Seven million seniors will face dire health and financial consequences as they begin falling into Medicare Part D’s “doughnut hole,” warned several members of Congress at a July press conference.

President Bush’s prescription drug plan creates a massive gap in coverage which the average Medicare-eligible American will hit Sept. 22, said a report from the Campaign for America’s Future. The gap results from the convoluted provisions of the Part D plan, which require beneficiaries to pay not only an initial deductible and then 25 percent of drug costs. After they incur $2,250 in expenses for the year, beneficiaries must also pay for all additional drug costs until the total exceeds $5,100. Above that level, insurance will again kick in, paying 95 percent of drug costs.

While in the doughnut hole, seniors will be forced to pay the full cost of their prescription drugs on top of Medicare Part D’s costly monthly premiums.

“The ‘doughnut hole’ will create a dangerous ripple effect on the health of America’s seniors,” said Rep. Marion Berry (D-Ark.). “Seniors will have to scale back on critical medications which could endanger their health and increase health care costs over the long run.”

Rep. Jan Schakowsky (D-Ill.) said that in crafting Part D last year, the Republicans could have allowed Medicare to negotiate for lower drug prices like the Veterans Administration does. Instead, “they chose to side with the drug companies,” said Schakowsky, and shift costs to seniors and people with disabilities.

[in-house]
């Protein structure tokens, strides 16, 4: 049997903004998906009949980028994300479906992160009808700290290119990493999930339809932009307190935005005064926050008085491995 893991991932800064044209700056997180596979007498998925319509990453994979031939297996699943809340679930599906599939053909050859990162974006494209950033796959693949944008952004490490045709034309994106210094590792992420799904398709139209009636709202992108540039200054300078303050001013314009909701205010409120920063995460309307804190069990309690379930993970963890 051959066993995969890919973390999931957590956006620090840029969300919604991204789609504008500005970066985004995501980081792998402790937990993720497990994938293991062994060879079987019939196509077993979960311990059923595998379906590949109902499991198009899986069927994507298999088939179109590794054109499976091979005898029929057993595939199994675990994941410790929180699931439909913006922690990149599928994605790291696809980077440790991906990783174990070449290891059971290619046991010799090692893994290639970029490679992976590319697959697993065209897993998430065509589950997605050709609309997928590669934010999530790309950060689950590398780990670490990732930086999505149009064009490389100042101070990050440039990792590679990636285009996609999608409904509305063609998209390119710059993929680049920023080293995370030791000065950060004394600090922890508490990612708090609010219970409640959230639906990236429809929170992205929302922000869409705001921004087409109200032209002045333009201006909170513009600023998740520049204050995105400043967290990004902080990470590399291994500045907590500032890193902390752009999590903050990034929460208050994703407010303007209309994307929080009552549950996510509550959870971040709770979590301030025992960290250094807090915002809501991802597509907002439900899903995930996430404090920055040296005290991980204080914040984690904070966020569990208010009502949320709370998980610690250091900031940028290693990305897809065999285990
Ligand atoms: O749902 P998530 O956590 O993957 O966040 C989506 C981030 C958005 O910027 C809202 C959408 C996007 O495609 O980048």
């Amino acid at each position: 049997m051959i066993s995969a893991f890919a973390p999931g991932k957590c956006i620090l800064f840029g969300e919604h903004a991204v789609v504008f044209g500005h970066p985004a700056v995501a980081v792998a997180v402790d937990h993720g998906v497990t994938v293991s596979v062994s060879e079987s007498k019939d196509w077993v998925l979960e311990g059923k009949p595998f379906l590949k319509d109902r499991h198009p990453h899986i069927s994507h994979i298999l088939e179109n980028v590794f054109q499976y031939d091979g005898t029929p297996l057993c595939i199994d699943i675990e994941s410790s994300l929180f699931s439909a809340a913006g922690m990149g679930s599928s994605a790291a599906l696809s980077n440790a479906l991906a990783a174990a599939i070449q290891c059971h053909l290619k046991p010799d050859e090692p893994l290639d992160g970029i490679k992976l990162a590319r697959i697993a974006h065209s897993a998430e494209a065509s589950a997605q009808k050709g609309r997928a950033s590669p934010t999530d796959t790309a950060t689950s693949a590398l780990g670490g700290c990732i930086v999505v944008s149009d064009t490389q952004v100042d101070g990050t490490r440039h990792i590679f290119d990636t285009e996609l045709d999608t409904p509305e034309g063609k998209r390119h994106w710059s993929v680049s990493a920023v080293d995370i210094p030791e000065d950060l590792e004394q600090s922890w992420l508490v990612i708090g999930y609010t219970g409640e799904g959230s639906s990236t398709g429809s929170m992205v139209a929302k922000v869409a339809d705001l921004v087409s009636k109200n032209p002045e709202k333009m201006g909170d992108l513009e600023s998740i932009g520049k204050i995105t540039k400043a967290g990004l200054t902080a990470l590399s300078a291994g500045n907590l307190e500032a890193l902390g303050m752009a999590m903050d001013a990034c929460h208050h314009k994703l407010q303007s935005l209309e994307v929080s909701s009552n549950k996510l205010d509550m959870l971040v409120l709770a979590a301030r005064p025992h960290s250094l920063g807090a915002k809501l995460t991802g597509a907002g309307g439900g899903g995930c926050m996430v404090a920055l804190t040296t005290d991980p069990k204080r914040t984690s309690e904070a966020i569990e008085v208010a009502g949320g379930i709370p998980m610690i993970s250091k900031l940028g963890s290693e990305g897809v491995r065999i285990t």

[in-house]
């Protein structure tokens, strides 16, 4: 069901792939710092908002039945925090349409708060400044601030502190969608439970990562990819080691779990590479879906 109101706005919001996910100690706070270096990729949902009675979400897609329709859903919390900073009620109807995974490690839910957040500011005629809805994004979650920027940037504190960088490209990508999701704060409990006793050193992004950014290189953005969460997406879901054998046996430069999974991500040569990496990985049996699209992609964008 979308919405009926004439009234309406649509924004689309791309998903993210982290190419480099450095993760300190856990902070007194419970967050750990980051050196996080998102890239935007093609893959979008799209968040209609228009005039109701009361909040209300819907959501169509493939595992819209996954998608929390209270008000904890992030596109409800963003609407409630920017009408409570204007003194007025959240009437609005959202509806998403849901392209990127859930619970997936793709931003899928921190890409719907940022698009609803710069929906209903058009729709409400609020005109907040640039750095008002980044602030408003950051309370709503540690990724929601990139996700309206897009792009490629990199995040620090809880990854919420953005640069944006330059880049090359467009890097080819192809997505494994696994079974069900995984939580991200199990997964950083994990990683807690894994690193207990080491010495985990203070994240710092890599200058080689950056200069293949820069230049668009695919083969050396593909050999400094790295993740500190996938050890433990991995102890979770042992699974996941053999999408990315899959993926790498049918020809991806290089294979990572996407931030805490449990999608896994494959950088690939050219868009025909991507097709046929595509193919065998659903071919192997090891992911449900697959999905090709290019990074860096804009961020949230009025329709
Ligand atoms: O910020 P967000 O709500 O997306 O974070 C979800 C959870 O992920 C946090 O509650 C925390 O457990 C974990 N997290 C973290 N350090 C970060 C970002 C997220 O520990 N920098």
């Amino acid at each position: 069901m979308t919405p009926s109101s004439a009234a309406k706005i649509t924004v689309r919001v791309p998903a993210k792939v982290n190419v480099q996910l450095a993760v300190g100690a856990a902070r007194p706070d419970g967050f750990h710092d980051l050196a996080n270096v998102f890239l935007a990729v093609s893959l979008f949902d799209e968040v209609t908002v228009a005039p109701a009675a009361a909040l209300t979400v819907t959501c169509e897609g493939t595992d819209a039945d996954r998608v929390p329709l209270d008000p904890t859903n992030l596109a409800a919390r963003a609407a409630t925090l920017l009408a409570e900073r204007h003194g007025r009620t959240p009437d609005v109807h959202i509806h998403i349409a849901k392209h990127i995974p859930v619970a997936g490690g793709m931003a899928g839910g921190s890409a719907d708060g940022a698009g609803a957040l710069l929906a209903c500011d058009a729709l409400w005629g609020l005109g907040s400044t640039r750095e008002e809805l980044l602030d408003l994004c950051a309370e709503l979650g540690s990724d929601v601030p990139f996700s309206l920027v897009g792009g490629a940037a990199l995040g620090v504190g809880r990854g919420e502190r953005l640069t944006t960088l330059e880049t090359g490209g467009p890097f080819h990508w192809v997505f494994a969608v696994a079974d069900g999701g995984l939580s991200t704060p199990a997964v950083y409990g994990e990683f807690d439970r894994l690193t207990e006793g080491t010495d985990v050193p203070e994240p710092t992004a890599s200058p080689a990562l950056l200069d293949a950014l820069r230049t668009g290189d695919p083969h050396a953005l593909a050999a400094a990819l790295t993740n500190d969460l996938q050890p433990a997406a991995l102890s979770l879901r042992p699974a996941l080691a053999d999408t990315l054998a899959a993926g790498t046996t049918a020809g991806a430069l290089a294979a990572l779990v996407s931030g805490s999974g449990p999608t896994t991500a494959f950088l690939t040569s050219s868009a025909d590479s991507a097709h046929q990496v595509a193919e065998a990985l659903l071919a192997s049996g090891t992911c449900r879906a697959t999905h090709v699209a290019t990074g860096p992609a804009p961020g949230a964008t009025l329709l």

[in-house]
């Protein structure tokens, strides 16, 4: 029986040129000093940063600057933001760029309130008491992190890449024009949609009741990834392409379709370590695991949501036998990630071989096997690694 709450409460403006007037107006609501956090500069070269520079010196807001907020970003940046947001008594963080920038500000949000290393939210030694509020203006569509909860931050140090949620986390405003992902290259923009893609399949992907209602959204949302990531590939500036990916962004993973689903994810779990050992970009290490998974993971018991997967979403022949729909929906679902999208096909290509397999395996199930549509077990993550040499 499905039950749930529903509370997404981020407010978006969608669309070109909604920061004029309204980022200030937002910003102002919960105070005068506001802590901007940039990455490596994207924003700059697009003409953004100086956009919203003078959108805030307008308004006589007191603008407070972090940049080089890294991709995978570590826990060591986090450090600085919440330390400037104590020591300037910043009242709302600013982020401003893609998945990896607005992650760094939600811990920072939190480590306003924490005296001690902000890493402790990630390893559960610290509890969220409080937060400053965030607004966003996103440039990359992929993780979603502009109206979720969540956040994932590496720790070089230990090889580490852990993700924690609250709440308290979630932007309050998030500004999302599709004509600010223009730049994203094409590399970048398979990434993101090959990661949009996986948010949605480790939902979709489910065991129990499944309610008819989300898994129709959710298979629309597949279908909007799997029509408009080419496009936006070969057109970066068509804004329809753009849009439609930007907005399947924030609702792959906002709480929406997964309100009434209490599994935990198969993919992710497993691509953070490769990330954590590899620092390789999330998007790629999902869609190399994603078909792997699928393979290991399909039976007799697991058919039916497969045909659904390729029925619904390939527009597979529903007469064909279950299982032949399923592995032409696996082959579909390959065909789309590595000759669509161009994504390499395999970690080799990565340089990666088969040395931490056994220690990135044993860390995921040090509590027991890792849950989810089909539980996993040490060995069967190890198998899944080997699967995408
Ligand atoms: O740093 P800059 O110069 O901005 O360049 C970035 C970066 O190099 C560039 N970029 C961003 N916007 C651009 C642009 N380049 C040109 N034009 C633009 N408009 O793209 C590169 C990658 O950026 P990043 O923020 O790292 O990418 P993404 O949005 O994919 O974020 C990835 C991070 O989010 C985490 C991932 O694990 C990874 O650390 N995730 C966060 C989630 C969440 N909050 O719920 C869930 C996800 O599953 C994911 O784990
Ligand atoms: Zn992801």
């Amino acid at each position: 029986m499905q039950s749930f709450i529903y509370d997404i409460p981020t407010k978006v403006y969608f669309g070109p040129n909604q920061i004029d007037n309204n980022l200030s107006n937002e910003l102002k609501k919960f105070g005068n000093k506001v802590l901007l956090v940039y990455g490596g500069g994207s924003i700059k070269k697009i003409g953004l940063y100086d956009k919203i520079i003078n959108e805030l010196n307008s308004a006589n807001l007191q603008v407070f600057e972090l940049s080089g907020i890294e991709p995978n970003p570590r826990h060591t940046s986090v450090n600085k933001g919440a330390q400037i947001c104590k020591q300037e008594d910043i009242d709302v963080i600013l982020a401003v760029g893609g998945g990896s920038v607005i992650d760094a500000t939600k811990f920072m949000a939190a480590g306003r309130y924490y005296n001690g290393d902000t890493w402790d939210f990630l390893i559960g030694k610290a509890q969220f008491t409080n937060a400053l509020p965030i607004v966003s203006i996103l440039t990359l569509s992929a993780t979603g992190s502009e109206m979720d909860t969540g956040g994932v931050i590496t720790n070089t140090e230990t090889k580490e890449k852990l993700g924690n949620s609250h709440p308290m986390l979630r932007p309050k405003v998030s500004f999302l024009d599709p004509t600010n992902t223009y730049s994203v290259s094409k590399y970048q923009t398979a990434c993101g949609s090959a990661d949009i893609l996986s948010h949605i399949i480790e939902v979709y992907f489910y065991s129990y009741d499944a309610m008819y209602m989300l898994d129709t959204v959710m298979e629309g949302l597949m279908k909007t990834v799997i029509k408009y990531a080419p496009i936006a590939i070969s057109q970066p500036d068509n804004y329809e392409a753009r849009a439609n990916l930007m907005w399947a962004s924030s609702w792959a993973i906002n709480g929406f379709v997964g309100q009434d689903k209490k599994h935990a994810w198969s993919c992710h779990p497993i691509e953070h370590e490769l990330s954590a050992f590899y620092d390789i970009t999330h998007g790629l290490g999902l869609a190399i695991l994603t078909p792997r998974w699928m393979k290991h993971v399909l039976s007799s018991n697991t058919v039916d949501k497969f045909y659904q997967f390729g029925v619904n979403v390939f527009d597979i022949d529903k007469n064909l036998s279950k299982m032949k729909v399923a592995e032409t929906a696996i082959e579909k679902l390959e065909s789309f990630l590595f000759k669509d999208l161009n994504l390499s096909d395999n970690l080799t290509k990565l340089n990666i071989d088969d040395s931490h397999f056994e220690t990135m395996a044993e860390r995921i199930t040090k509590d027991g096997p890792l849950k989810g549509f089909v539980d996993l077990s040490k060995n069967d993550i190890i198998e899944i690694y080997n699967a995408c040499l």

“The pharmaceutical companies killed every attempt to allow Americans to benefit from the same low drug costs that other countries enjoy,” said Rep. Darlene Hooley (D-Ore.).

Fifty-five percent of those entering the doughnut hole will not be able to escape it, said the CAF report. Over time that number will increase, as Part D’s threshold for resuming coverage rises each year. Robert Borosage, CAF director, called for Congress to “take the Medicare prescription drug plan out of the hands of private insurers and requiring the government to negotiate lower prices.”

How much time and money does the Medicare drug plan waste?

The doughnut hole gap was only necessary because the plan’s overall design added significant costs and complexity, according to a July 25 report by the Center for Economic and Policy Research. That report says the excess costs of the drug benefit plan are much larger than the size of the doughnut hole.

If the drug benefit had been administered through the existing Medicare system, rather than through private insurers, the doughnut hole could be considerably smaller at no additional cost to the government. Furthermore, if Medicare had been allowed to bargain directly with pharmaceutical companies — as is done by the Veterans Administration — the savings would be more than twice the size of the doughnut hole.

The report notes that Medicare beneficiaries spent on average more than eight hours trying to review competing drug plans.